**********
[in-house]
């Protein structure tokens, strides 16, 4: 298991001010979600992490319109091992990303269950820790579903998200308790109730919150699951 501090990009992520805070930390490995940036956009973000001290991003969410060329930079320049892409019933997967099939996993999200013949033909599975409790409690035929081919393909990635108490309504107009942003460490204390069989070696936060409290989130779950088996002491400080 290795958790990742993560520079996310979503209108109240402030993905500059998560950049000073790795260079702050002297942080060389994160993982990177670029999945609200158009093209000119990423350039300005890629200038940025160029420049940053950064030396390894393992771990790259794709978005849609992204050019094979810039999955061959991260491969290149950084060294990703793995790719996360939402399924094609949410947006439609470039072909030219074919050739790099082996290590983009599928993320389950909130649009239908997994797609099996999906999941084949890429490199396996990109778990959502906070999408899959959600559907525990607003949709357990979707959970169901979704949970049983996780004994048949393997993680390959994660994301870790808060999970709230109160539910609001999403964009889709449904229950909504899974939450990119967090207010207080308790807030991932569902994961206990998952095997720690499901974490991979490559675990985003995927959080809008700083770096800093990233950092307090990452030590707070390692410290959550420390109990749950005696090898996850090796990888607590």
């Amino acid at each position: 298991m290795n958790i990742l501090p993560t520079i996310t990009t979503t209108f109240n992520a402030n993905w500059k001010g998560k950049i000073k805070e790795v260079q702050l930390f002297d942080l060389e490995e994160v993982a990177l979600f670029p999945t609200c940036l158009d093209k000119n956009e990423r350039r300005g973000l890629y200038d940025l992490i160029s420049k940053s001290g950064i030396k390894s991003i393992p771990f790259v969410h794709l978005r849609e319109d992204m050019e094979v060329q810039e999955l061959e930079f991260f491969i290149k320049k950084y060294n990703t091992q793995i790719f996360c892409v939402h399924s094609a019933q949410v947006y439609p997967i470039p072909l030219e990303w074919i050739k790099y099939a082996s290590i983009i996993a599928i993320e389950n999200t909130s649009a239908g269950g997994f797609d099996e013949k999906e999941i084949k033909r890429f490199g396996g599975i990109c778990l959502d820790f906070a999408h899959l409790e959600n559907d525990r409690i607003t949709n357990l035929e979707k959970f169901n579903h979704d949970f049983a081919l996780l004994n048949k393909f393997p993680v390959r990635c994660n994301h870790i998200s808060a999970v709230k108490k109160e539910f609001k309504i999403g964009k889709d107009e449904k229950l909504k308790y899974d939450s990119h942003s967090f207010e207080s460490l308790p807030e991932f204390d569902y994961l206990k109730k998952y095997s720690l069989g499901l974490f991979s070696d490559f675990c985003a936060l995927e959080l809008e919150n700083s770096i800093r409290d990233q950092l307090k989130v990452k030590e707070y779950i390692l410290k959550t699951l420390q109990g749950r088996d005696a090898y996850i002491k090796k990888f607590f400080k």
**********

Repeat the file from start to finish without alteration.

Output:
[in-house]
């Protein structure tokens, strides 16, 4: 298991001010979600992490319109091992990303269950820790579903998200308790109730919150699951 501090990009992520805070930390490995940036956009973000001290991003969410060329930079320049892409019933997967099939996993999200013949033909599975409790409690035929081919393909990635108490309504107009942003460490204390069989070696936060409290989130779950088996002491400080 290795958790990742993560520079996310979503209108109240402030993905500059998560950049000073790795260079702050002297942080060389994160993982990177670029999945609200158009093209000119990423350039300005890629200038940025160029420049940053950064030396390894393992771990790259794709978005849609992204050019094979810039999955061959991260491969290149950084060294990703793995790719996360939402399924094609949410947006439609470039072909030219074919050739790099082996290590983009599928993320389950909130649009239908997994797609099996999906999941084949890429490199396996990109778990959502906070999408899959959600559907525990607003949709357990979707959970169901979704949970049983996780004994048949393997993680390959994660994301870790808060999970709230109160539910609001999403964009889709449904229950909504899974939450990119967090207010207080308790807030991932569902994961206990998952095997720690499901974490991979490559675990985003995927959080809008700083770096800093990233950092307090990452030590707070390692410290959550420390109990749950005696090898996850090796990888607590």
């Amino acid at each position: 298991m290795n958790i990742l501090p993560t520079i996310t990009t979503t209108f109240n992520a402030n993905w500059k001010g998560k950049i000073k805070e790795v260079q702050l930390f002297d942080l060389e490995e994160v993982a990177l979600f670029p999945t609200c940036l158009d093209k000119n956009e990423r350039r300005g973000l890629y200038d940025l992490i160029s420049k940053s001290g950064i030396k390894s991003i393992p771990f790259v969410h794709l978005r849609e319109d992204m050019e094979v060329q810039e999955l061959e930079f991260f491969i290149k320049k950084y060294n990703t091992q793995i790719f996360c892409v939402h399924s094609a019933q949410v947006y439609p997967i470039p072909l030219e990303w074919i050739k790099y099939a082996s290590i983009i996993a599928i993320e389950n999200t909130s649009a239908g269950g997994f797609d099996e013949k999906e999941i084949k033909r890429f490199g396996g599975i990109c778990l959502d820790f906070a999408h899959l409790e959600n559907d525990r409690i607003t949709n357990l035929e979707k959970f169901n579903h979704d949970f049983a081919l996780l004994n048949k393909f393997p993680v390959r990635c994660n994301h870790i998200s808060a999970v709230k108490k109160e539910f609001k309504i999403g964009k889709d107009e449904k229950l909504k308790y899974d939450s990119h942003s967090f207010e207080s460490l308790p807030e991932f204390d569902y994961l206990k109730k998952y095997s720690l069989g499901l974490f991979s070696d490559f675990c985003a936060l995927e959080l809008e919150n700083s770096i800093r409290d990233q950092l307090k989130v990452k030590e707070y779950i390692l410290k959550t699951l420390q109990g749950r088996d005696a090898y996850i002491k090796k990888f607590f400080k």